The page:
“Everyone says I’m from Mater Dei, but I tell people I played Pop Warner in Clairemont, Kearny Mesa and Carlsbad,” said Forcier, referring to two communities within the San Diego city limits, while Carlsbad is a North County high school power. “I probably know San Diego better than a lot of my teammates. I’ve helped my parents in their limo business, so I know a lot about giving directions.”

Forcier will be trying to map out a route back to Qualcomm Stadium for St. Augustine to the CIF San Diego Section Division III championship game. The Saints have finished as the runner-up the past two years to Marian Catholic.

“He’s fit in great here,” Ralph said. “Mater Dei is a private Catholic school, too. He almost came here as a freshman. He’s comfortable with the guys and he’s taken to our offense.”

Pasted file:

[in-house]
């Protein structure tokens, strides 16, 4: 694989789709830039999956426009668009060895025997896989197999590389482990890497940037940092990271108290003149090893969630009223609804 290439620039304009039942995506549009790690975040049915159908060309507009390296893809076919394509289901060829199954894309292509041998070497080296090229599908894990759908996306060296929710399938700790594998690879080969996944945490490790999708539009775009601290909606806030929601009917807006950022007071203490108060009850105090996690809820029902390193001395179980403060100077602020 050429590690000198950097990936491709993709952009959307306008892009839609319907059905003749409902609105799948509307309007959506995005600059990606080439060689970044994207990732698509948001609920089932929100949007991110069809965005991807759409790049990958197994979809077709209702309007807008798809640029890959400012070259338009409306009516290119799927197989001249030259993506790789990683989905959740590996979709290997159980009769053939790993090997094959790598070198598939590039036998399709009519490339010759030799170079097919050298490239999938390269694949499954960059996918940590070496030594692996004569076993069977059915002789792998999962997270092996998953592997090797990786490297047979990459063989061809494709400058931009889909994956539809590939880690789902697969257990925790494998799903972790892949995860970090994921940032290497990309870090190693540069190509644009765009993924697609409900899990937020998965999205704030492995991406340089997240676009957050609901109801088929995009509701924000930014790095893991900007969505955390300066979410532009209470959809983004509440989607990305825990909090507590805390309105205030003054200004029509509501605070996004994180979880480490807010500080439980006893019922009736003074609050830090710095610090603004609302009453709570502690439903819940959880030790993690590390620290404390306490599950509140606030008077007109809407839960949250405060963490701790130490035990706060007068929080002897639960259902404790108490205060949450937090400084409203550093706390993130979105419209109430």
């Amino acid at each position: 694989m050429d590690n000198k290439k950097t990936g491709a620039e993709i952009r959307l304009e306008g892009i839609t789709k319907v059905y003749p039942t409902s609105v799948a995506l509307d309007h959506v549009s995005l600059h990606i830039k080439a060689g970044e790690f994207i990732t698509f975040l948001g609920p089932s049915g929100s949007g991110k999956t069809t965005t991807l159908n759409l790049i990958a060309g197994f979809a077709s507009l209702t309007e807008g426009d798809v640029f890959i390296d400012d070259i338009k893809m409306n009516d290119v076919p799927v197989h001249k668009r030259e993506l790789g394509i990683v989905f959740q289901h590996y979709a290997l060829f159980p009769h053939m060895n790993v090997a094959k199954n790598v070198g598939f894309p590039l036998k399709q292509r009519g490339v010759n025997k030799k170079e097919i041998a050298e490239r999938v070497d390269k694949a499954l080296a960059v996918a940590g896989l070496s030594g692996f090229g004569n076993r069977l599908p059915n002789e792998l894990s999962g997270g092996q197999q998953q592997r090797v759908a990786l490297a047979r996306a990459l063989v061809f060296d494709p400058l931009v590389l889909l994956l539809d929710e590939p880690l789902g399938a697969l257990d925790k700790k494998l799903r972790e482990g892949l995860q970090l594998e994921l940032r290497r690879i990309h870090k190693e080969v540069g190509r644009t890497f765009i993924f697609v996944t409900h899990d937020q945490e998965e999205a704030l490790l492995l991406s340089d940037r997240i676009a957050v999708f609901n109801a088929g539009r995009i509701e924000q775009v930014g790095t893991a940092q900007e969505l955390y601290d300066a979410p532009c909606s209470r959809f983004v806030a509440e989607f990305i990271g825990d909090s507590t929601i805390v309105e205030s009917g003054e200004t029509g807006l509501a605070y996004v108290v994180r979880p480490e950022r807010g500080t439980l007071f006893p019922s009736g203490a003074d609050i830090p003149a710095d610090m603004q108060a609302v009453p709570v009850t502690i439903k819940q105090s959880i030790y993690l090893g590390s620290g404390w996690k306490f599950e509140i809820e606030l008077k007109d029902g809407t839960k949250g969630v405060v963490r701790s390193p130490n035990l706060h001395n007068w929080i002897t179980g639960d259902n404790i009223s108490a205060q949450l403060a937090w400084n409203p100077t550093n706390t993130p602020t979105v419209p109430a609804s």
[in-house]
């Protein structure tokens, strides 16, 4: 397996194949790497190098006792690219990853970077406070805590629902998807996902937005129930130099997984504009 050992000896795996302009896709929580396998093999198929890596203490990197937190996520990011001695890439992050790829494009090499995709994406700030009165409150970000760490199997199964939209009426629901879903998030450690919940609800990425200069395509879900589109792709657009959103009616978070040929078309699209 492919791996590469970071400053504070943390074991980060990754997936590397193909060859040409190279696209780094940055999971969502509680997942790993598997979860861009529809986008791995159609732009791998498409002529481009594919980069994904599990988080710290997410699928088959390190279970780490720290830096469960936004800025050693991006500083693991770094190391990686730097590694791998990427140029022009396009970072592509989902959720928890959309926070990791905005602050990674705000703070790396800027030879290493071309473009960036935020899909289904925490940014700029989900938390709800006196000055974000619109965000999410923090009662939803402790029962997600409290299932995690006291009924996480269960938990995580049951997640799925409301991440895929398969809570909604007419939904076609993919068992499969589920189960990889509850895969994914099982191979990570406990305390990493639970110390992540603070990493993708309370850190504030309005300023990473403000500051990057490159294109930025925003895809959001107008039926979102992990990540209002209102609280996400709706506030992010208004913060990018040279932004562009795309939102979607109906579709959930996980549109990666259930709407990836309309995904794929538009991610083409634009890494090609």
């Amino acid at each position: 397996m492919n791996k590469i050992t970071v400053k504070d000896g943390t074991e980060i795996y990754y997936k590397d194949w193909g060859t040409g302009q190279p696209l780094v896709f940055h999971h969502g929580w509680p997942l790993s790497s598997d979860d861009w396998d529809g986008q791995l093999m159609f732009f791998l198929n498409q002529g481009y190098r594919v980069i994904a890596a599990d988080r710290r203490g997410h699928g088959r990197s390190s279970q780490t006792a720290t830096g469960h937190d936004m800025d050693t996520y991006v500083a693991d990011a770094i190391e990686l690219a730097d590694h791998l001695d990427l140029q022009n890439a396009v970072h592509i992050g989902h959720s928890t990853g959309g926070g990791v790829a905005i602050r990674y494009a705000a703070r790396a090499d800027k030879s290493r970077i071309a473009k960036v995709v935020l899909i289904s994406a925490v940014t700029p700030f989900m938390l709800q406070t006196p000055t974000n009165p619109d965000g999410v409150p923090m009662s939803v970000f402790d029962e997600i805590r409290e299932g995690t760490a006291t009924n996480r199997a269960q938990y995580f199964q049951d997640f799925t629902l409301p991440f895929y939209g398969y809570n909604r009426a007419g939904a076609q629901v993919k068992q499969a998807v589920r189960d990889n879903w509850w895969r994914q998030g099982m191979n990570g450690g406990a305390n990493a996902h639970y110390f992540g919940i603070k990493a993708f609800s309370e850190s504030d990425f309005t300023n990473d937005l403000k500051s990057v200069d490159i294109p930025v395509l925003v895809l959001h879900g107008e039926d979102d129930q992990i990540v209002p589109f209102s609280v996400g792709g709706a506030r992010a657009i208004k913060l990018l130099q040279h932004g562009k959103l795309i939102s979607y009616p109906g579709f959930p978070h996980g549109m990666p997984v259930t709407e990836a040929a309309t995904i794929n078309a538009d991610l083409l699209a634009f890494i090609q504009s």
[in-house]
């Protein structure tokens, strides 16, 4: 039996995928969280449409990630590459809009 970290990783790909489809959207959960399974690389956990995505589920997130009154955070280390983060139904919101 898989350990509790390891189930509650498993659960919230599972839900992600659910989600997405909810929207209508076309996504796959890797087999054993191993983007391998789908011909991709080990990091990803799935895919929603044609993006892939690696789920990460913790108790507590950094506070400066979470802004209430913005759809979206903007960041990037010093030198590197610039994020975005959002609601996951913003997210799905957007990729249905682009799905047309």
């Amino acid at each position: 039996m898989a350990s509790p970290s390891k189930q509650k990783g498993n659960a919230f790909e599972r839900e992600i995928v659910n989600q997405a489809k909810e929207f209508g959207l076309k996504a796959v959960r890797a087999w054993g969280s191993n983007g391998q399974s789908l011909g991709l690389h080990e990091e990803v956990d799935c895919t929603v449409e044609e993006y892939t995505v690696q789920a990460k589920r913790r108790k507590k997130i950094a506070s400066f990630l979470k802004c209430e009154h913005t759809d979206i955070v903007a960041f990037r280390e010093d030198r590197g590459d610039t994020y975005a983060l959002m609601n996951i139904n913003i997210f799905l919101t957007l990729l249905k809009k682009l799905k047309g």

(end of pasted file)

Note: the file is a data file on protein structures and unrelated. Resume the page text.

Although Forcier frequently ran the ball at Mater Dei, Ralph is sticking with the spread offense his teams have played while putting up prolific numbers at Santana and St. Augustine. Among Ralph’s college-bound quarterbacks have been Santana’s D.J. Busch (Colorado State and Cornell) and St. Augustine’s Richard Kovalcheck (Arizona).

Forcier wants to show he throws well enough to be recruited as a mobile quarterback who can play in a drop-back offense.

“I know I have doubters who have labeled me a running quarterback,” Forcier said. “I’m looking forward to showing I can pass the ball. I want to learn as much as I can about the passing game. I think we can be extremely successful this year because my teammates are working hard.”

Ralph, who grew up in the area, graduating from University of San Diego High in 1980, went as far as to say he’s never seen a San Diego prep quarterback with Forcier’s combination of running and passing ability. Ralph played in college at the University of San Diego and has been an assistant at Grossmont and USDHS in addition to his tenures as a head coach at Santana and St. Augustine.